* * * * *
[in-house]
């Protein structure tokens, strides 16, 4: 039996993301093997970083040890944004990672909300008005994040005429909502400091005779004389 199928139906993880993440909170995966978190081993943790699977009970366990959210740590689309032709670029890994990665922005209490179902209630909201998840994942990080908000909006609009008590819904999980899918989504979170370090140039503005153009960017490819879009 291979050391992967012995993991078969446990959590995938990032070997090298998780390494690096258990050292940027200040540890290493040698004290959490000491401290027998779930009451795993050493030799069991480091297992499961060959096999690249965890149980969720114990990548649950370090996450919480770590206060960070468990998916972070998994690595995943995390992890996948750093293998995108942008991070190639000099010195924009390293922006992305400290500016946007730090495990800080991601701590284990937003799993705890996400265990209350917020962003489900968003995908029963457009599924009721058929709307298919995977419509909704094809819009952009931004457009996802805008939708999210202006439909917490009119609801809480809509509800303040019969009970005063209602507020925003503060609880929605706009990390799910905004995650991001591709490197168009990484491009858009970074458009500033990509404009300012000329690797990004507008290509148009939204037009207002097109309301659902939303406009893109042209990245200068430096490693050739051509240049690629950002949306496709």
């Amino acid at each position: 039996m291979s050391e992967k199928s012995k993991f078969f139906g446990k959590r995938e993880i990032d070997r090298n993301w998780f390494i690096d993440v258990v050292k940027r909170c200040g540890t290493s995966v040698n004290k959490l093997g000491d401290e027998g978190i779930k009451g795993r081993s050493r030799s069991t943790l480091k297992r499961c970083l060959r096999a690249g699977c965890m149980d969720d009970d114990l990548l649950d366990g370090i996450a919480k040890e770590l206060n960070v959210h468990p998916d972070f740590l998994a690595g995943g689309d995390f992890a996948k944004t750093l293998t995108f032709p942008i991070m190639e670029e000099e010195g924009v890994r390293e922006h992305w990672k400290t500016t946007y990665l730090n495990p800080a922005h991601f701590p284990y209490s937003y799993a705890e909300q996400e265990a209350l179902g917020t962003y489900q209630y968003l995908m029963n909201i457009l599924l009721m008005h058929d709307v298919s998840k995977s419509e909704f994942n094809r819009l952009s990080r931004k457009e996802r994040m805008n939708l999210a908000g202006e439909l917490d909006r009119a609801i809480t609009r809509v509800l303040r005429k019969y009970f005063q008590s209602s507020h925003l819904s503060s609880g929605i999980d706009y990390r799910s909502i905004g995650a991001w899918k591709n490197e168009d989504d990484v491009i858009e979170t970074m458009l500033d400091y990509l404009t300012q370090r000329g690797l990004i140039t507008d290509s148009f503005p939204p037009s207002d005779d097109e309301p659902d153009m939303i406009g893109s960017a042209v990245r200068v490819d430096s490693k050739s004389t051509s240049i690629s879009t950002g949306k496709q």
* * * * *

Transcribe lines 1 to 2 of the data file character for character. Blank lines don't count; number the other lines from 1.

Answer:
[in-house]
């Protein structure tokens, strides 16, 4: 039996993301093997970083040890944004990672909300008005994040005429909502400091005779004389 199928139906993880993440909170995966978190081993943790699977009970366990959210740590689309032709670029890994990665922005209490179902209630909201998840994942990080908000909006609009008590819904999980899918989504979170370090140039503005153009960017490819879009 291979050391992967012995993991078969446990959590995938990032070997090298998780390494690096258990050292940027200040540890290493040698004290959490000491401290027998779930009451795993050493030799069991480091297992499961060959096999690249965890149980969720114990990548649950370090996450919480770590206060960070468990998916972070998994690595995943995390992890996948750093293998995108942008991070190639000099010195924009390293922006992305400290500016946007730090495990800080991601701590284990937003799993705890996400265990209350917020962003489900968003995908029963457009599924009721058929709307298919995977419509909704094809819009952009931004457009996802805008939708999210202006439909917490009119609801809480809509509800303040019969009970005063209602507020925003503060609880929605706009990390799910905004995650991001591709490197168009990484491009858009970074458009500033990509404009300012000329690797990004507008290509148009939204037009207002097109309301659902939303406009893109042209990245200068430096490693050739051509240049690629950002949306496709």